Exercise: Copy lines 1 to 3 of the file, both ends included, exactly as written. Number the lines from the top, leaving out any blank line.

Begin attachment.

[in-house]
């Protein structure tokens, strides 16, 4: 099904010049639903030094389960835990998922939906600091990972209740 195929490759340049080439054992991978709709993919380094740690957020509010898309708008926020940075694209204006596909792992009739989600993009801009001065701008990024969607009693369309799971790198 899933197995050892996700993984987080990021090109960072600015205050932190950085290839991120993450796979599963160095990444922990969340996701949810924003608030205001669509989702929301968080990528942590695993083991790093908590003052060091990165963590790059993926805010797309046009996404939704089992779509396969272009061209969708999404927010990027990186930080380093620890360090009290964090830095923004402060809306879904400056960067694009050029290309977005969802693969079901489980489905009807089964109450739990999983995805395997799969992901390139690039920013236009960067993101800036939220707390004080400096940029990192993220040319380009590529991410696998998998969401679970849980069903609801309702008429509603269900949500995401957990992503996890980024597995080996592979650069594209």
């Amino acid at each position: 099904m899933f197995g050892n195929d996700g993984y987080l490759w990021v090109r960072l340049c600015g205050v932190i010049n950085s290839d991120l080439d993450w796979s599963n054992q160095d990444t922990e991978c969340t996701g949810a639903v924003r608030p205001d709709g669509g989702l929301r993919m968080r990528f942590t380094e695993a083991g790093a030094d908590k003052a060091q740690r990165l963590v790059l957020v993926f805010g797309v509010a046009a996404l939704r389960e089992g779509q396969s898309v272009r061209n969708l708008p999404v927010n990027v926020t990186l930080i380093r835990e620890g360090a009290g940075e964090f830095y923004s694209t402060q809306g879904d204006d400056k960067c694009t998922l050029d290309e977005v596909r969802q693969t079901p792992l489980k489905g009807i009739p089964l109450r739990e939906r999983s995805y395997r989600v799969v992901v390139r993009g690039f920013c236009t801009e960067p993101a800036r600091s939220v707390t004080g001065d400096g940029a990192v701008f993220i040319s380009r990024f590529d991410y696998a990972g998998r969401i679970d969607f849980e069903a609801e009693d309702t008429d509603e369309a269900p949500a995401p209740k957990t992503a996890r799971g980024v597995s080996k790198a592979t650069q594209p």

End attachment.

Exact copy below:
[in-house]
């Protein structure tokens, strides 16, 4: 099904010049639903030094389960835990998922939906600091990972209740 195929490759340049080439054992991978709709993919380094740690957020509010898309708008926020940075694209204006596909792992009739989600993009801009001065701008990024969607009693369309799971790198 899933197995050892996700993984987080990021090109960072600015205050932190950085290839991120993450796979599963160095990444922990969340996701949810924003608030205001669509989702929301968080990528942590695993083991790093908590003052060091990165963590790059993926805010797309046009996404939704089992779509396969272009061209969708999404927010990027990186930080380093620890360090009290964090830095923004402060809306879904400056960067694009050029290309977005969802693969079901489980489905009807089964109450739990999983995805395997799969992901390139690039920013236009960067993101800036939220707390004080400096940029990192993220040319380009590529991410696998998998969401679970849980069903609801309702008429509603269900949500995401957990992503996890980024597995080996592979650069594209």
């Amino acid at each position: 099904m899933f197995g050892n195929d996700g993984y987080l490759w990021v090109r960072l340049c600015g205050v932190i010049n950085s290839d991120l080439d993450w796979s599963n054992q160095d990444t922990e991978c969340t996701g949810a639903v924003r608030p205001d709709g669509g989702l929301r993919m968080r990528f942590t380094e695993a083991g790093a030094d908590k003052a060091q740690r990165l963590v790059l957020v993926f805010g797309v509010a046009a996404l939704r389960e089992g779509q396969s898309v272009r061209n969708l708008p999404v927010n990027v926020t990186l930080i380093r835990e620890g360090a009290g940075e964090f830095y923004s694209t402060q809306g879904d204006d400056k960067c694009t998922l050029d290309e977005v596909r969802q693969t079901p792992l489980k489905g009807i009739p089964l109450r739990e939906r999983s995805y395997r989600v799969v992901v390139r993009g690039f920013c236009t801009e960067p993101a800036r600091s939220v707390t004080g001065d400096g940029a990192v701008f993220i040319s380009r990024f590529d991410y696998a990972g998998r969401i679970d969607f849980e069903a609801e009693d309702t008429d509603e369309a269900p949500a995401p209740k957990t992503a996890r799971g980024v597995s080996k790198a592979t650069q594209p």